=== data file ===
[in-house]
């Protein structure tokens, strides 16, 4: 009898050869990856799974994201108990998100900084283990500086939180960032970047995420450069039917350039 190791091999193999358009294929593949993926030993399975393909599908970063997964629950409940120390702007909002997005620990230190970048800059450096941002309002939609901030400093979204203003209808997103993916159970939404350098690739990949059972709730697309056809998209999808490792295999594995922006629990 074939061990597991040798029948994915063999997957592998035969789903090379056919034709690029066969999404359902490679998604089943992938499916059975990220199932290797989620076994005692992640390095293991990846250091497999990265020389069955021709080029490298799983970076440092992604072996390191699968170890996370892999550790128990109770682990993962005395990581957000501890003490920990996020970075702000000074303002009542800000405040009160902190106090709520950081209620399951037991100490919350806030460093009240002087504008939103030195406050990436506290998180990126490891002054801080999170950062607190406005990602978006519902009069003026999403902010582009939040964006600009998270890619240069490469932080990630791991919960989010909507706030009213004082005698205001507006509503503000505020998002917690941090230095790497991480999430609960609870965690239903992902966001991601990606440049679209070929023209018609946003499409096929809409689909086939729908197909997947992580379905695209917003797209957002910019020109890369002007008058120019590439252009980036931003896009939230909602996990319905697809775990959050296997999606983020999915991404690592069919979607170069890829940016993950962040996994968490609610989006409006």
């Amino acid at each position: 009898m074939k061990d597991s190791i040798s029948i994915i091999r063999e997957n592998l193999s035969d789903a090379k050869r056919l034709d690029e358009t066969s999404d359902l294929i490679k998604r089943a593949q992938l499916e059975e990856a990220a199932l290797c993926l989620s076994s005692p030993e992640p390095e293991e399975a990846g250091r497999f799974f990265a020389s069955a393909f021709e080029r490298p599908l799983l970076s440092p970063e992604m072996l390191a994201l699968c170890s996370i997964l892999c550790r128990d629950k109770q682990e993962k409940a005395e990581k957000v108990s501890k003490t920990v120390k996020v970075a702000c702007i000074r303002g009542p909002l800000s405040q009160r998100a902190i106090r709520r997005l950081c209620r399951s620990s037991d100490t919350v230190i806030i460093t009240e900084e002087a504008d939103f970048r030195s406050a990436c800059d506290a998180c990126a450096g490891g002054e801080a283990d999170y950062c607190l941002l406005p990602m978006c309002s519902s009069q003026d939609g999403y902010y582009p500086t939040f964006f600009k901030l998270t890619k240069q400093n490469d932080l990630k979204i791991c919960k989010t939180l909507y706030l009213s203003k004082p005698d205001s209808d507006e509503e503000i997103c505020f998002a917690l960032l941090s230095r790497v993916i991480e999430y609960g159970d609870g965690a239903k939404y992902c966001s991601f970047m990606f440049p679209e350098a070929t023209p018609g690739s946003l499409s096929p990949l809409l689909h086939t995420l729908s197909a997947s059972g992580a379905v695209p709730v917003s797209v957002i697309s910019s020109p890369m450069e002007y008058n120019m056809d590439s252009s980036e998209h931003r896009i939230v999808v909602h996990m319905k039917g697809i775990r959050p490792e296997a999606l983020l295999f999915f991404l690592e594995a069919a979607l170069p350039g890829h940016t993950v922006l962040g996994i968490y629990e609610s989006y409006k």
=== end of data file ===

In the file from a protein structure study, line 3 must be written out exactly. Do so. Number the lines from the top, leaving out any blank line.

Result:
């Amino acid at each position: 009898m074939k061990d597991s190791i040798s029948i994915i091999r063999e997957n592998l193999s035969d789903a090379k050869r056919l034709d690029e358009t066969s999404d359902l294929i490679k998604r089943a593949q992938l499916e059975e990856a990220a199932l290797c993926l989620s076994s005692p030993e992640p390095e293991e399975a990846g250091r497999f799974f990265a020389s069955a393909f021709e080029r490298p599908l799983l970076s440092p970063e992604m072996l390191a994201l699968c170890s996370i997964l892999c550790r128990d629950k109770q682990e993962k409940a005395e990581k957000v108990s501890k003490t920990v120390k996020v970075a702000c702007i000074r303002g009542p909002l800000s405040q009160r998100a902190i106090r709520r997005l950081c209620r399951s620990s037991d100490t919350v230190i806030i460093t009240e900084e002087a504008d939103f970048r030195s406050a990436c800059d506290a998180c990126a450096g490891g002054e801080a283990d999170y950062c607190l941002l406005p990602m978006c309002s519902s009069q003026d939609g999403y902010y582009p500086t939040f964006f600009k901030l998270t890619k240069q400093n490469d932080l990630k979204i791991c919960k989010t939180l909507y706030l009213s203003k004082p005698d205001s209808d507006e509503e503000i997103c505020f998002a917690l960032l941090s230095r790497v993916i991480e999430y609960g159970d609870g965690a239903k939404y992902c966001s991601f970047m990606f440049p679209e350098a070929t023209p018609g690739s946003l499409s096929p990949l809409l689909h086939t995420l729908s197909a997947s059972g992580a379905v695209p709730v917003s797209v957002i697309s910019s020109p890369m450069e002007y008058n120019m056809d590439s252009s980036e998209h931003r896009i939230v999808v909602h996990m319905k039917g697809i775990r959050p490792e296997a999606l983020l295999f999915f991404l690592e594995a069919a979607l170069p350039g890829h940016t993950v922006l962040g996994i968490y629990e609610s989006y409006k």